Communication by translation
When I worked in Mortgage Banking Marketing at Chase, Kevin Watters came to visit from New York. At the time, he was the executive who oversaw the entire mortgage banking universe at the bank. And it was a very big universe.
For an hour, he shared detailed updates on our business, foreseeable trends and his optimistic outlook for home equity loans. What really amazed me wasn’t just his content, but that everyone in the 100-person auditorium completely understood everything he said. He resisted using terms such as “matrix organization,” “economies of scale” and “value props” – complex jargon that others use to make what they’re saying sound more important. Nor was he “dumbing anything down” for the masses. By simply being clear and concise, he accomplished an even bigger goal: effectively communicating to everyone. He impressed me with his disciplined use of everyday words. He impressed me with his clarity.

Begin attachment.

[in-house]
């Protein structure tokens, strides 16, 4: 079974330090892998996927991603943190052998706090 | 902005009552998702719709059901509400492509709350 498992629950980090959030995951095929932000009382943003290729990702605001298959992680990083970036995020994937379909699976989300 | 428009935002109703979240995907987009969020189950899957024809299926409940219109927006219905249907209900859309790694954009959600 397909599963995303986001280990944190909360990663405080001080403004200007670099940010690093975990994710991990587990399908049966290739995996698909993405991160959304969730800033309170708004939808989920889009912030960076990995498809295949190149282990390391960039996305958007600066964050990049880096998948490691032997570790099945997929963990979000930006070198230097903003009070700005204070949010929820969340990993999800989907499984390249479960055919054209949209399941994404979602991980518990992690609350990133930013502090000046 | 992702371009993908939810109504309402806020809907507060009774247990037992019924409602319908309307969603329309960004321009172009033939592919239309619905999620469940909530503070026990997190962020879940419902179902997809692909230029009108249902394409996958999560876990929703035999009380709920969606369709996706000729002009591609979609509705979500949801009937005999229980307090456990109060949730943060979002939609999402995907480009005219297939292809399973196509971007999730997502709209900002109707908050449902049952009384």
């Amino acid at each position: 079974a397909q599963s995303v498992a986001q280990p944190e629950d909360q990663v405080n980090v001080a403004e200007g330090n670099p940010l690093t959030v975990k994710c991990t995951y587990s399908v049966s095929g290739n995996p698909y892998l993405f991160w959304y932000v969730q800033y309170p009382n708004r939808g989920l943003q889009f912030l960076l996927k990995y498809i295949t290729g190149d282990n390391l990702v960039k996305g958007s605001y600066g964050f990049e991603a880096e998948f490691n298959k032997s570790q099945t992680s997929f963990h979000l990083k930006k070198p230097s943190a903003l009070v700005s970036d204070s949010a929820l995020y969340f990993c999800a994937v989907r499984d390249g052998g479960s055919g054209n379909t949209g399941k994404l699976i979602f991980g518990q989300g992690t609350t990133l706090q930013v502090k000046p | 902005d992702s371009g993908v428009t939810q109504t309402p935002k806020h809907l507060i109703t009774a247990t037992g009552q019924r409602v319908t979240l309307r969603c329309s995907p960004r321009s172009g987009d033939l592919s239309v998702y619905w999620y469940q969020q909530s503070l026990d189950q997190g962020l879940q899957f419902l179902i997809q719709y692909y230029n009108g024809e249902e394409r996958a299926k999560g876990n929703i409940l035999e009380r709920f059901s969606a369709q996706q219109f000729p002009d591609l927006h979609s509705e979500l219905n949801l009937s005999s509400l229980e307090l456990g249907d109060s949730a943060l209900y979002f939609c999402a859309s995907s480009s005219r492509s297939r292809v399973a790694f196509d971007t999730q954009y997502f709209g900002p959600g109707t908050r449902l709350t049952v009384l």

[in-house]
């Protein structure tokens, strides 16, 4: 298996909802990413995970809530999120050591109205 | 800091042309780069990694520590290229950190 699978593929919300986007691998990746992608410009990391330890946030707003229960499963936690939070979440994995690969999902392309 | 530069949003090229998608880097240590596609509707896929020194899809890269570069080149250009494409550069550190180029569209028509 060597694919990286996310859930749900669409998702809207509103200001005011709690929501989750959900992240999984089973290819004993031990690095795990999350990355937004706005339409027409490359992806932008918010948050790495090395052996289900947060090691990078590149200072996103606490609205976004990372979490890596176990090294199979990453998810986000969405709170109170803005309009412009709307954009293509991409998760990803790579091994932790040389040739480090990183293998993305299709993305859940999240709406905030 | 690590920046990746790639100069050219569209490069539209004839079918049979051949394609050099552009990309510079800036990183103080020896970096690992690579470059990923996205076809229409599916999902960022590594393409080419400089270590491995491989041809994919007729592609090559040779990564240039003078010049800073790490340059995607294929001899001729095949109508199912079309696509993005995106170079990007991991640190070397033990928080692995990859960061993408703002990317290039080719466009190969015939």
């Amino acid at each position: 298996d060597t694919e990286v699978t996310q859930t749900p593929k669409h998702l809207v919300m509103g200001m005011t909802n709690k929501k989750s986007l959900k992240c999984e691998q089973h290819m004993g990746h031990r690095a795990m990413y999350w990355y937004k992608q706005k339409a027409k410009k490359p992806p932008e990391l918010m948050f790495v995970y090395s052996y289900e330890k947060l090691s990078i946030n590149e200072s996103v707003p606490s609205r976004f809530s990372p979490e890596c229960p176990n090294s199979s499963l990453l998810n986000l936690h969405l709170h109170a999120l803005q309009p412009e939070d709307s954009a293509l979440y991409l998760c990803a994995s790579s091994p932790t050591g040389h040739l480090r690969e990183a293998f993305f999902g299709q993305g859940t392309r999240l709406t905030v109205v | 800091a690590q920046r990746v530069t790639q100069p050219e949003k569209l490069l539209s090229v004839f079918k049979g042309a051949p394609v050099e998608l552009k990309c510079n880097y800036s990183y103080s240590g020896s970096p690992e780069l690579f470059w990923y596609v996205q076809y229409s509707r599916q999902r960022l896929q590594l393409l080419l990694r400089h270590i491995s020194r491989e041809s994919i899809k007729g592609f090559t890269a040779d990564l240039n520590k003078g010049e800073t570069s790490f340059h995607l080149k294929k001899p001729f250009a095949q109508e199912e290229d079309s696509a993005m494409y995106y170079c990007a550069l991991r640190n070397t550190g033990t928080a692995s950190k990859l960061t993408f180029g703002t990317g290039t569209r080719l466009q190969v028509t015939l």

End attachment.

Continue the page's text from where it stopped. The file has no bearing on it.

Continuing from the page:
Why this is so important
To be a great communicator means being a great translator. It involves taking complex information, completely understanding it, and choosing words that clearly communicate it to your audience. An audience that you should know very well. When this doesn’t happen, people will walk away confused – or simply walk away. Not good.
I’d love to help you.
Do you need to increase customer satisfaction or simply engage your audience better? I can help. Tell me about it. Ron Kellow (614) 314-8689 firstname.lastname@example.org